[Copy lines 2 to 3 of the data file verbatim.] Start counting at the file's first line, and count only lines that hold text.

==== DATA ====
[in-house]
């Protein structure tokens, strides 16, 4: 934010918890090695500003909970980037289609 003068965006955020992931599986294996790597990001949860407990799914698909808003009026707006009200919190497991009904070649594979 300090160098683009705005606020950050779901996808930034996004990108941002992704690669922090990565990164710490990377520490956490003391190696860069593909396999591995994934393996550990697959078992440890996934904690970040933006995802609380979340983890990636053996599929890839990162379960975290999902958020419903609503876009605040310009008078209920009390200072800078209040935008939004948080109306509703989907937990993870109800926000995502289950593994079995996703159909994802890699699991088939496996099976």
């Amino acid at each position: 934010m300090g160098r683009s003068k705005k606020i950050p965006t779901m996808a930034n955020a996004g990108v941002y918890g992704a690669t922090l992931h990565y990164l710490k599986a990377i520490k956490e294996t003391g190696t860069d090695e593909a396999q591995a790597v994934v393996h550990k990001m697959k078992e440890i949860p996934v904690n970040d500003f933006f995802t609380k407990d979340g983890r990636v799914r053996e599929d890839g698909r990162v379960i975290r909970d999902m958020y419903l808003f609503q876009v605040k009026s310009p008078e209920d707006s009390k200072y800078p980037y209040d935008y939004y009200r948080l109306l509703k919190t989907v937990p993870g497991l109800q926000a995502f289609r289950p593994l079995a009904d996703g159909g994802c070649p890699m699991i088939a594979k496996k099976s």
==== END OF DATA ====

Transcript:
């Protein structure tokens, strides 16, 4: 934010918890090695500003909970980037289609 003068965006955020992931599986294996790597990001949860407990799914698909808003009026707006009200919190497991009904070649594979 300090160098683009705005606020950050779901996808930034996004990108941002992704690669922090990565990164710490990377520490956490003391190696860069593909396999591995994934393996550990697959078992440890996934904690970040933006995802609380979340983890990636053996599929890839990162379960975290999902958020419903609503876009605040310009008078209920009390200072800078209040935008939004948080109306509703989907937990993870109800926000995502289950593994079995996703159909994802890699699991088939496996099976």
């Amino acid at each position: 934010m300090g160098r683009s003068k705005k606020i950050p965006t779901m996808a930034n955020a996004g990108v941002y918890g992704a690669t922090l992931h990565y990164l710490k599986a990377i520490k956490e294996t003391g190696t860069d090695e593909a396999q591995a790597v994934v393996h550990k990001m697959k078992e440890i949860p996934v904690n970040d500003f933006f995802t609380k407990d979340g983890r990636v799914r053996e599929d890839g698909r990162v379960i975290r909970d999902m958020y419903l808003f609503q876009v605040k009026s310009p008078e209920d707006s009390k200072y800078p980037y209040d935008y939004y009200r948080l109306l509703k919190t989907v937990p993870g497991l109800q926000a995502f289609r289950p593994l079995a009904d996703g159909g994802c070649p890699m699991i088939a594979k496996k099976s």